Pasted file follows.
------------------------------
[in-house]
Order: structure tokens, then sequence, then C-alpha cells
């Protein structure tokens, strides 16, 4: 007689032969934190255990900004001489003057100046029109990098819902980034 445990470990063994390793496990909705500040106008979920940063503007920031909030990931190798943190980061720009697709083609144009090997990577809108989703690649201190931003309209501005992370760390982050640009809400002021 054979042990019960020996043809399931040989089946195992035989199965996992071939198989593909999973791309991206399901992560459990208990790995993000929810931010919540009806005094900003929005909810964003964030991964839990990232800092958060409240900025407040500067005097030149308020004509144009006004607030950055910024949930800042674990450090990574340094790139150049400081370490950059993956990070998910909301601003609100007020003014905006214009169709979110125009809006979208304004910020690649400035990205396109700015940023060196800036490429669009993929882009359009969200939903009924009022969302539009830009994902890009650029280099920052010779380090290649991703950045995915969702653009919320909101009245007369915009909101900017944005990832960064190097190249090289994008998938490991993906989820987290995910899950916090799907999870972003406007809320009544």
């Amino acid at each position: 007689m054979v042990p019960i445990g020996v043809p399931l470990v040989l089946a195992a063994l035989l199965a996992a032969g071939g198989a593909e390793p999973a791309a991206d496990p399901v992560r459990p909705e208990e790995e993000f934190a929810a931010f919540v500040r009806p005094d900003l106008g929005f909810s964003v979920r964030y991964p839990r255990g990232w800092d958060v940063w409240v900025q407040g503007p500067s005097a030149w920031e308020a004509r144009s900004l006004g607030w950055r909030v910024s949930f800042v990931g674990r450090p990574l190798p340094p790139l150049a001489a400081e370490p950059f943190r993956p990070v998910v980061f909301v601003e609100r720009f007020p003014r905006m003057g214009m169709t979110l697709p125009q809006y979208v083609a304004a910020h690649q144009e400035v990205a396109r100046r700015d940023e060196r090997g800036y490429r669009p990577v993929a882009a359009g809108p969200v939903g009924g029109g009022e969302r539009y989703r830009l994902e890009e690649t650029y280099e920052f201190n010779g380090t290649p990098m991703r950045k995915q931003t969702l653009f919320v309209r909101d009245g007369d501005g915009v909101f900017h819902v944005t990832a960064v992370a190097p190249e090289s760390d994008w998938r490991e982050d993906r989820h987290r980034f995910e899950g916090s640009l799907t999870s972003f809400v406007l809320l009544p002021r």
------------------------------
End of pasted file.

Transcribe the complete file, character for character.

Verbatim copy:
[in-house]
Order: structure tokens, then sequence, then C-alpha cells
């Protein structure tokens, strides 16, 4: 007689032969934190255990900004001489003057100046029109990098819902980034 445990470990063994390793496990909705500040106008979920940063503007920031909030990931190798943190980061720009697709083609144009090997990577809108989703690649201190931003309209501005992370760390982050640009809400002021 054979042990019960020996043809399931040989089946195992035989199965996992071939198989593909999973791309991206399901992560459990208990790995993000929810931010919540009806005094900003929005909810964003964030991964839990990232800092958060409240900025407040500067005097030149308020004509144009006004607030950055910024949930800042674990450090990574340094790139150049400081370490950059993956990070998910909301601003609100007020003014905006214009169709979110125009809006979208304004910020690649400035990205396109700015940023060196800036490429669009993929882009359009969200939903009924009022969302539009830009994902890009650029280099920052010779380090290649991703950045995915969702653009919320909101009245007369915009909101900017944005990832960064190097190249090289994008998938490991993906989820987290995910899950916090799907999870972003406007809320009544």
């Amino acid at each position: 007689m054979v042990p019960i445990g020996v043809p399931l470990v040989l089946a195992a063994l035989l199965a996992a032969g071939g198989a593909e390793p999973a791309a991206d496990p399901v992560r459990p909705e208990e790995e993000f934190a929810a931010f919540v500040r009806p005094d900003l106008g929005f909810s964003v979920r964030y991964p839990r255990g990232w800092d958060v940063w409240v900025q407040g503007p500067s005097a030149w920031e308020a004509r144009s900004l006004g607030w950055r909030v910024s949930f800042v990931g674990r450090p990574l190798p340094p790139l150049a001489a400081e370490p950059f943190r993956p990070v998910v980061f909301v601003e609100r720009f007020p003014r905006m003057g214009m169709t979110l697709p125009q809006y979208v083609a304004a910020h690649q144009e400035v990205a396109r100046r700015d940023e060196r090997g800036y490429r669009p990577v993929a882009a359009g809108p969200v939903g009924g029109g009022e969302r539009y989703r830009l994902e890009e690649t650029y280099e920052f201190n010779g380090t290649p990098m991703r950045k995915q931003t969702l653009f919320v309209r909101d009245g007369d501005g915009v909101f900017h819902v944005t990832a960064v992370a190097p190249e090289s760390d994008w998938r490991e982050d993906r989820h987290r980034f995910e899950g916090s640009l799907t999870s972003f809400v406007l809320l009544p002021r």